“It’s business, not personal.”
I’ve always found that phrase to be both accurate and disingenuous at the same time. It’s usually uttered by someone in a position of power getting ready to impact another person’s life in a negative way or by someone who’s seen the affects of such a move and is using the phrase as a shield.
Right now, in the battle over BRI percentage points and the system that will govern the NBA, we’re seeing the same thing. Owners want a better business model. They want a larger piece of the revenue pie and a system – in their words – that allows them to better compete both financially and on the hardwood. Their hardline stance is based off business, it’s not personal.
Meanwhile, the players argue the same thing. They want to retain the earning ability they, as a union, have fought for and obtained over the past several decades. They want a system that allows for player movement to all teams, with few restrictions on what a player can earn with one franchise versus another. The provisions the owners seek that handicap tax paying teams by lessing the contract value and length of mid-level exception deals and disallow sign and trades by those teams limit players’ options. So, their fight rages on because it’s business, not personal.
These are the issues still at hand in these collective bargaining talks and both sides refuse to give in because from a business standpoint these things matter. However, don’t let anyone tell you it’s all that matters. Because despite the rhetoric stating otherwise, it’s personal too.
Especially from the players’ side. The players are both worker and talent in this equation. Any bargaining point that speaks to their value is not only a business move, but one that is tied directly to their worth as people who provide this specialized service. It’s cliche, but there’s nothing more personal than the time and effort the players put into improving their games (and as a result, an improvement to themselves). The counter point is that there are guys like Eddy Curry or Baron Davis (or many others) that don’t take that improvement seriously; that rest on their laurels after their signature assures them millions of dollars. But for every Baron or Curry, there’s a Kobe, Durant, Rose, Dirk, etc, etc that do take it seriously. On twitter it’s become a punch line to read “rise and grind” tweets by athletes that make claims of going to the gym to work out or improve their game(s). But just because it’s repetitive and a bore to read, doesn’t mean it’s not actually happening. Most of these guys care and want to improve; basketball is their lifeblood and with careers short and the majority of them not guaranteed a huge payday the work must be put in.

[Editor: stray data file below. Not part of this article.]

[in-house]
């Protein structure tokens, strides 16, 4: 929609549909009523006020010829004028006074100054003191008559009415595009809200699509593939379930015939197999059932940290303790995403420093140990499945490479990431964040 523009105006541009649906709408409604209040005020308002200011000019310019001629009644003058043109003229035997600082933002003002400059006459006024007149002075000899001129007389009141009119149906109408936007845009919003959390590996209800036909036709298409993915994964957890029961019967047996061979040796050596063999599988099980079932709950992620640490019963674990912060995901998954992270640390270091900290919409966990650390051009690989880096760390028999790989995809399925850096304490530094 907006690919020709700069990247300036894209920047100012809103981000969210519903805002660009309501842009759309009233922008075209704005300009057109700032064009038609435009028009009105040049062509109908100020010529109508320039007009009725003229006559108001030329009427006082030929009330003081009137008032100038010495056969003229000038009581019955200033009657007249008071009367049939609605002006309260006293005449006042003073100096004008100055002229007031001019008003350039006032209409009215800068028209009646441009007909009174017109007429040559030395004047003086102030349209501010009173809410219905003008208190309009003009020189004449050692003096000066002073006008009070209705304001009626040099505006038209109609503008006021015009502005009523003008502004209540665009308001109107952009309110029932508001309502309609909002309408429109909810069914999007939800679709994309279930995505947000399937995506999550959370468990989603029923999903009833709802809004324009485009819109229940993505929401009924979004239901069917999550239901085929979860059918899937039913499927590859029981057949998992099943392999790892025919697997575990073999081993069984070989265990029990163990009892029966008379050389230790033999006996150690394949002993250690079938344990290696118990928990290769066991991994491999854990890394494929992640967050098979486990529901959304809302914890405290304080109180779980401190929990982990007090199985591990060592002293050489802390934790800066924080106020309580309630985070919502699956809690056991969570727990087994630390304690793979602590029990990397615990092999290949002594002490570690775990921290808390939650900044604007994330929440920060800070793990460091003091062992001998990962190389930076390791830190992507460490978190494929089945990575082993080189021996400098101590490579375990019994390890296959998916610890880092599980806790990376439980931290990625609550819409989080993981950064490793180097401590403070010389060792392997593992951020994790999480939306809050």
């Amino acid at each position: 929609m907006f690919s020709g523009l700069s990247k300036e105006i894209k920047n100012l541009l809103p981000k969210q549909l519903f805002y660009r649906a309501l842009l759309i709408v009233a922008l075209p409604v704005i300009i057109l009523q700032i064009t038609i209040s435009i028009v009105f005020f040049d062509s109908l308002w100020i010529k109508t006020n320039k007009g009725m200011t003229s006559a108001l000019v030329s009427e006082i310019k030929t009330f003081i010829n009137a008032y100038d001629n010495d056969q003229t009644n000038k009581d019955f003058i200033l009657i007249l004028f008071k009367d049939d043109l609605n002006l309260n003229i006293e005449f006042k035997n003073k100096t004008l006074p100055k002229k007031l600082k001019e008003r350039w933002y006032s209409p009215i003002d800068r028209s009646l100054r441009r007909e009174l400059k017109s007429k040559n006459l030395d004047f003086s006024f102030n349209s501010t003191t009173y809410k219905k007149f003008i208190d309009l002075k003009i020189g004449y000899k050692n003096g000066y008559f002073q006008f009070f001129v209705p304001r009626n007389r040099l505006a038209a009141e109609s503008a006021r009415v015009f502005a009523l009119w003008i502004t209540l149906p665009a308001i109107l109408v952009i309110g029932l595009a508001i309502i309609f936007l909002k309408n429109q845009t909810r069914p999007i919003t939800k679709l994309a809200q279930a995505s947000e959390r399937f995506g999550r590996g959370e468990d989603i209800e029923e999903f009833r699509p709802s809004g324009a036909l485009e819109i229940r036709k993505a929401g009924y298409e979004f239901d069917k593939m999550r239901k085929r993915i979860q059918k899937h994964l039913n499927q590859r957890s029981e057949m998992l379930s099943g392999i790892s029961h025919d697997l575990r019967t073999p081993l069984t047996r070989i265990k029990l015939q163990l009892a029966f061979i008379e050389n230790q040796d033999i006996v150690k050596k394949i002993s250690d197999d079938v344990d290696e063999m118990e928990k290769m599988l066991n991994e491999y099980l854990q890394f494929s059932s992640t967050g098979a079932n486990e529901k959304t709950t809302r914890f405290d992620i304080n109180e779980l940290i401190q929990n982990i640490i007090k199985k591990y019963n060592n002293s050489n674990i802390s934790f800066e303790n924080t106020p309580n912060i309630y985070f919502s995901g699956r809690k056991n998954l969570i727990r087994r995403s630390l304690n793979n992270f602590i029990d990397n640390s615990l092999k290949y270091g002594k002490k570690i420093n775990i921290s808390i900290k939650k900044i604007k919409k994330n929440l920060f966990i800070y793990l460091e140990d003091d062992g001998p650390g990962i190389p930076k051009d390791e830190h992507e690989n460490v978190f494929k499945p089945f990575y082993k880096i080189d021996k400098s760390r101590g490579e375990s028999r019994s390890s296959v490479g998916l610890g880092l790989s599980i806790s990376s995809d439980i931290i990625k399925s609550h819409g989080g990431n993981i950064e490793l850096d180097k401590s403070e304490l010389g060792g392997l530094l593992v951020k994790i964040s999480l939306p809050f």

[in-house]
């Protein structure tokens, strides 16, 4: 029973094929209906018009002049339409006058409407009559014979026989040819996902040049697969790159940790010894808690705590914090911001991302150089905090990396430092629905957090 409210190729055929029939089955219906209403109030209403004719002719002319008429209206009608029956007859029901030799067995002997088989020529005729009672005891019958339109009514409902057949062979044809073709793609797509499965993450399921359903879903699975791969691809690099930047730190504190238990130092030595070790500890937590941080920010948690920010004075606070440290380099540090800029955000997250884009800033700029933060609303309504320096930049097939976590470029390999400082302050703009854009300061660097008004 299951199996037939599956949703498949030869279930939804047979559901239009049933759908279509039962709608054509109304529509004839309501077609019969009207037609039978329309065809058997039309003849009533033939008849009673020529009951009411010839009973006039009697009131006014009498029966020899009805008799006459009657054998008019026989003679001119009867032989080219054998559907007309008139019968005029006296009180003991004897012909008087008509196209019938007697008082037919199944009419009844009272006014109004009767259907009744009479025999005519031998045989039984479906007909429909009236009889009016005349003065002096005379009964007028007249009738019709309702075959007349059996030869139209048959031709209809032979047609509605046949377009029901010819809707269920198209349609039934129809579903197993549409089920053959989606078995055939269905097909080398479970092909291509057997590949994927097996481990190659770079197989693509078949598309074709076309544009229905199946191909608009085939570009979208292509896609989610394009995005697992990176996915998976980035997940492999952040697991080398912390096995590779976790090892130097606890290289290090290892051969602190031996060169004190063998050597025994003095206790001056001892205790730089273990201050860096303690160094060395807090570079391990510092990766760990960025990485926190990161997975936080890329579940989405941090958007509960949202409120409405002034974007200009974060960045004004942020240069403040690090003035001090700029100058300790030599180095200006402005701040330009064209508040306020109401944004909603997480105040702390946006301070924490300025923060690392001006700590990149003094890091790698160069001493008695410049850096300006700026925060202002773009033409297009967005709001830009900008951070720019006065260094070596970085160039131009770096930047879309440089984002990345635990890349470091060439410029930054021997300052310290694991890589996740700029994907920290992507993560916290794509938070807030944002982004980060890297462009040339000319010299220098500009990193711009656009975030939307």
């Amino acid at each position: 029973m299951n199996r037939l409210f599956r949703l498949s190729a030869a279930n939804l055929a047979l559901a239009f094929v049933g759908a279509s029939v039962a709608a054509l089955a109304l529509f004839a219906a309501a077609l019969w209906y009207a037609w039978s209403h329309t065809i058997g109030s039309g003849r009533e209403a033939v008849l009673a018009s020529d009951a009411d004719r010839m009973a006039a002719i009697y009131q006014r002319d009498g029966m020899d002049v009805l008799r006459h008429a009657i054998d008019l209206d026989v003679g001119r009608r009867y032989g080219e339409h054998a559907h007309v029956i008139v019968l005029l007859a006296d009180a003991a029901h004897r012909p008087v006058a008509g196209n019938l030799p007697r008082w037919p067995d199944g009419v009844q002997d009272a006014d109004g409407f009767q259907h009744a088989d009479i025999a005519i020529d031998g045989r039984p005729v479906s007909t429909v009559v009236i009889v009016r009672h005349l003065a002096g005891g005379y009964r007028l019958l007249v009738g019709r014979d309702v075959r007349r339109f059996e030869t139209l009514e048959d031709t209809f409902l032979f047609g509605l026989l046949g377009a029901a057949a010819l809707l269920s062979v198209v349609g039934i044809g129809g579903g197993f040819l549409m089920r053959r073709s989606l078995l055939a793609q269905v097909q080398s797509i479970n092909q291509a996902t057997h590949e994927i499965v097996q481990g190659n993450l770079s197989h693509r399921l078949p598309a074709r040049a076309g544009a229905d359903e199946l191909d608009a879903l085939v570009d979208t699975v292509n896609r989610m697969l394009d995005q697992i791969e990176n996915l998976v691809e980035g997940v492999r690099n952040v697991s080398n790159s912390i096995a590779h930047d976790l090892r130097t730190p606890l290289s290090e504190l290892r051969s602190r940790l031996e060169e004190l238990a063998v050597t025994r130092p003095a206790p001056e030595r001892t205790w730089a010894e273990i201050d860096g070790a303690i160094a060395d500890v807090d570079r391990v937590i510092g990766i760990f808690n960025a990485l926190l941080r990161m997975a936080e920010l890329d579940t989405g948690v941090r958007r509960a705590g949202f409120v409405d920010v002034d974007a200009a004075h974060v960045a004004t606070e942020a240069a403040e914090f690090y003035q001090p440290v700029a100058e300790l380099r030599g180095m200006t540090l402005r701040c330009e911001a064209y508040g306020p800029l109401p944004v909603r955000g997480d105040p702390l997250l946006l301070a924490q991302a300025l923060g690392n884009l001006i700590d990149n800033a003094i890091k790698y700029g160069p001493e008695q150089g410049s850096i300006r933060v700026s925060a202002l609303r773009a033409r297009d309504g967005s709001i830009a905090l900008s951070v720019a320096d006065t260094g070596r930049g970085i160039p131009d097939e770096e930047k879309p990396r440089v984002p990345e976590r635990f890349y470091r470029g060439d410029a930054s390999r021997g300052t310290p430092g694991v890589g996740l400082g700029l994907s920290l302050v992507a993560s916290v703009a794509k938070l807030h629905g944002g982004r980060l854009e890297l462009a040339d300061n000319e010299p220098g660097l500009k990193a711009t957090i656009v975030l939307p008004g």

This is why fairness has become a word that’s crept into the lexicon being thrown out by the players. In the press conference following Saturday’s (again) failed bargaining session, Derek Fisher said:
We expressed as we have the entire time … if we continue to try to meet you on the economics we need a fair system. We made the moves that we needed to make to get this deal done based on the economics…they call it 51-49, but it’s really 50, with a system that is not a fair system, so that’s obviously very frustrating for us.
Fairness is a tricky concept, though. Especially when business is involved. That’s because business is about leverage. Negotiations are about what you can get the other side to agree to. What’s fair takes a backseat to what is and is not achieveable and readjusting your position based off your conclusions.
This is why the players have continued to move in these negotiations, conceding on issue after issue and handing over BRI points at nearly every meeting. They’re not doing that because they think it’s fair, they’re doing it because the owners strength and leverage in the talks demands it. If one thing is clear it’s that the players understand the path to a deal has been in moving towards the owners, not the opposite.
But when is enough, enough? When do you expect the group on the other side of the bargaining table to meet you halfway and how does that affect the tenor of the negotiation?
The answers are, we’re there and we’re seeing it now.
At this point, I can’t blame the players for holding out for the last few things that matter to them. Because even though I don’t think the concept of fairness belongs in these talks, the fact is that concept is firmly in place. The players have (seemingly) given all they can give and as the owners continue to take it’s now beyond discouraging. Understand the framework of a deal is usually put into terms of “what both sides can live with.” But, if you’re on the side that’s given nearly everything in the negotiation and the other side has simply asked for more, “living with” yourself becomes harder, no? I mean, these players have to go back and work for these teams and give their all in an effort to win in an environment that’s surely tainted by these negotiations.
It’s very much true that we’re at the time where a deal will either be made or the season is in jeaopardy. Stern’s deadline for the union to accept the offer on the table is tomorrow at the close of business and today the player reps from each team huddle in New York for a strategy session on how to proceed. And while I hope both the owners and players will meet one last time to iron out the final disputed issues, that’s no guarantee.
Just understand that whatever comes from this, whether you agree with it or not, fairness is an issue in these talks. I just hope that both sides find that middle ground where they can salvage this thing.